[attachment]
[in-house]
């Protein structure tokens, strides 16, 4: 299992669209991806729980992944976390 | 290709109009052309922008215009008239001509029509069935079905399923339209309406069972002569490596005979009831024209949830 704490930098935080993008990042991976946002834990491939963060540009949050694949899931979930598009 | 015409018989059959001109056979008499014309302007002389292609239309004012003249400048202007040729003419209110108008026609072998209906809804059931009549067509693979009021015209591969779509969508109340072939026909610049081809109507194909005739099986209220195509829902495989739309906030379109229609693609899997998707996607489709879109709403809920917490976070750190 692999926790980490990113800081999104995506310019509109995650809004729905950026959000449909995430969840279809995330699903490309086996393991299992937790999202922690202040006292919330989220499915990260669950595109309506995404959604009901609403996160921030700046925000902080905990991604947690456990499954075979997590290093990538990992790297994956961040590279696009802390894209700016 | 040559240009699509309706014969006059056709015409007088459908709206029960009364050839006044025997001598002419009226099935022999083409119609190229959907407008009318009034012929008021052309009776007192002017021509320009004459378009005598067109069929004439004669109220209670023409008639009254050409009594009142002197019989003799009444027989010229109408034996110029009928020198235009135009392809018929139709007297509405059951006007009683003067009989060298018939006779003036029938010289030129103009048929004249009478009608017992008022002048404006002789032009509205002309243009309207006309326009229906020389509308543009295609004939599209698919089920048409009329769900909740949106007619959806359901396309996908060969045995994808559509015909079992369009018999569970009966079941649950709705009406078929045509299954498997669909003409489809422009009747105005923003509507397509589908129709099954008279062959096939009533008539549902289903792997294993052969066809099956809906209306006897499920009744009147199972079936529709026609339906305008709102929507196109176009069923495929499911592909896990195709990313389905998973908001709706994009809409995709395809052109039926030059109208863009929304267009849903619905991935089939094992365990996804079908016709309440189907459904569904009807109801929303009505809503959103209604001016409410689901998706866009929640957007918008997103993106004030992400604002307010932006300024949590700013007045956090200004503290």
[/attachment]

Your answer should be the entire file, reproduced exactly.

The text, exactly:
[in-house]
């Protein structure tokens, strides 16, 4: 299992669209991806729980992944976390 | 290709109009052309922008215009008239001509029509069935079905399923339209309406069972002569490596005979009831024209949830 704490930098935080993008990042991976946002834990491939963060540009949050694949899931979930598009 | 015409018989059959001109056979008499014309302007002389292609239309004012003249400048202007040729003419209110108008026609072998209906809804059931009549067509693979009021015209591969779509969508109340072939026909610049081809109507194909005739099986209220195509829902495989739309906030379109229609693609899997998707996607489709879109709403809920917490976070750190 692999926790980490990113800081999104995506310019509109995650809004729905950026959000449909995430969840279809995330699903490309086996393991299992937790999202922690202040006292919330989220499915990260669950595109309506995404959604009901609403996160921030700046925000902080905990991604947690456990499954075979997590290093990538990992790297994956961040590279696009802390894209700016 | 040559240009699509309706014969006059056709015409007088459908709206029960009364050839006044025997001598002419009226099935022999083409119609190229959907407008009318009034012929008021052309009776007192002017021509320009004459378009005598067109069929004439004669109220209670023409008639009254050409009594009142002197019989003799009444027989010229109408034996110029009928020198235009135009392809018929139709007297509405059951006007009683003067009989060298018939006779003036029938010289030129103009048929004249009478009608017992008022002048404006002789032009509205002309243009309207006309326009229906020389509308543009295609004939599209698919089920048409009329769900909740949106007619959806359901396309996908060969045995994808559509015909079992369009018999569970009966079941649950709705009406078929045509299954498997669909003409489809422009009747105005923003509507397509589908129709099954008279062959096939009533008539549902289903792997294993052969066809099956809906209306006897499920009744009147199972079936529709026609339906305008709102929507196109176009069923495929499911592909896990195709990313389905998973908001709706994009809409995709395809052109039926030059109208863009929304267009849903619905991935089939094992365990996804079908016709309440189907459904569904009807109801929303009505809503959103209604001016409410689901998706866009929640957007918008997103993106004030992400604002307010932006300024949590700013007045956090200004503290």